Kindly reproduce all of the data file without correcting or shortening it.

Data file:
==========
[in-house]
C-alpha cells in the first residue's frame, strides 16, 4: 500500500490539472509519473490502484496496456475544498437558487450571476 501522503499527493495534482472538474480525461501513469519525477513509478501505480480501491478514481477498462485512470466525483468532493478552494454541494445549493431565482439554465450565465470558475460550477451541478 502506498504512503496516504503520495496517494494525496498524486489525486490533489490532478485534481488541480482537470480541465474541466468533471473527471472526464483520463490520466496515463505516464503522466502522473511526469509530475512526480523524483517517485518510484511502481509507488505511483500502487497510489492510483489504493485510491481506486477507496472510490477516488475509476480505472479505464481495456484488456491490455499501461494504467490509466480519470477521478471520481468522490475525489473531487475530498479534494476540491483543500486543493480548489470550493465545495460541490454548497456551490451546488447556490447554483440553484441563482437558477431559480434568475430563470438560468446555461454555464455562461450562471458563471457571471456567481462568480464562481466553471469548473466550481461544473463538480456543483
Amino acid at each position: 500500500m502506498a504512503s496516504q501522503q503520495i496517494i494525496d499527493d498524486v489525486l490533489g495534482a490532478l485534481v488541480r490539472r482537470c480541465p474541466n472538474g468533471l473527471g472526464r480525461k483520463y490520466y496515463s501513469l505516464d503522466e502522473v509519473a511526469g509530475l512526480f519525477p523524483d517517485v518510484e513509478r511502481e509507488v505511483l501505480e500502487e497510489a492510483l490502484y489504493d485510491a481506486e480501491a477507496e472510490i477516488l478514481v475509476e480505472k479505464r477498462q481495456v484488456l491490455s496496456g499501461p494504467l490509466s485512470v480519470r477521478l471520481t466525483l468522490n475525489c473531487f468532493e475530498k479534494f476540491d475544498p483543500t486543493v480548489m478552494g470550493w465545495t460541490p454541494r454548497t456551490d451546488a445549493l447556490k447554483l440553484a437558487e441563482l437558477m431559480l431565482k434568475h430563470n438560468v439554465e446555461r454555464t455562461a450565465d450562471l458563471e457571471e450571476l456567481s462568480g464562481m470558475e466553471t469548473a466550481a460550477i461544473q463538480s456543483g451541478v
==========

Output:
[in-house]
C-alpha cells in the first residue's frame, strides 16, 4: 500500500490539472509519473490502484496496456475544498437558487450571476 501522503499527493495534482472538474480525461501513469519525477513509478501505480480501491478514481477498462485512470466525483468532493478552494454541494445549493431565482439554465450565465470558475460550477451541478 502506498504512503496516504503520495496517494494525496498524486489525486490533489490532478485534481488541480482537470480541465474541466468533471473527471472526464483520463490520466496515463505516464503522466502522473511526469509530475512526480523524483517517485518510484511502481509507488505511483500502487497510489492510483489504493485510491481506486477507496472510490477516488475509476480505472479505464481495456484488456491490455499501461494504467490509466480519470477521478471520481468522490475525489473531487475530498479534494476540491483543500486543493480548489470550493465545495460541490454548497456551490451546488447556490447554483440553484441563482437558477431559480434568475430563470438560468446555461454555464455562461450562471458563471457571471456567481462568480464562481466553471469548473466550481461544473463538480456543483
Amino acid at each position: 500500500m502506498a504512503s496516504q501522503q503520495i496517494i494525496d499527493d498524486v489525486l490533489g495534482a490532478l485534481v488541480r490539472r482537470c480541465p474541466n472538474g468533471l473527471g472526464r480525461k483520463y490520466y496515463s501513469l505516464d503522466e502522473v509519473a511526469g509530475l512526480f519525477p523524483d517517485v518510484e513509478r511502481e509507488v505511483l501505480e500502487e497510489a492510483l490502484y489504493d485510491a481506486e480501491a477507496e472510490i477516488l478514481v475509476e480505472k479505464r477498462q481495456v484488456l491490455s496496456g499501461p494504467l490509466s485512470v480519470r477521478l471520481t466525483l468522490n475525489c473531487f468532493e475530498k479534494f476540491d475544498p483543500t486543493v480548489m478552494g470550493w465545495t460541490p454541494r454548497t456551490d451546488a445549493l447556490k447554483l440553484a437558487e441563482l437558477m431559480l431565482k434568475h430563470n438560468v439554465e446555461r454555464t455562461a450565465d450562471l458563471e457571471e450571476l456567481s462568480g464562481m470558475e466553471t469548473a466550481a460550477i461544473q463538480s456543483g451541478v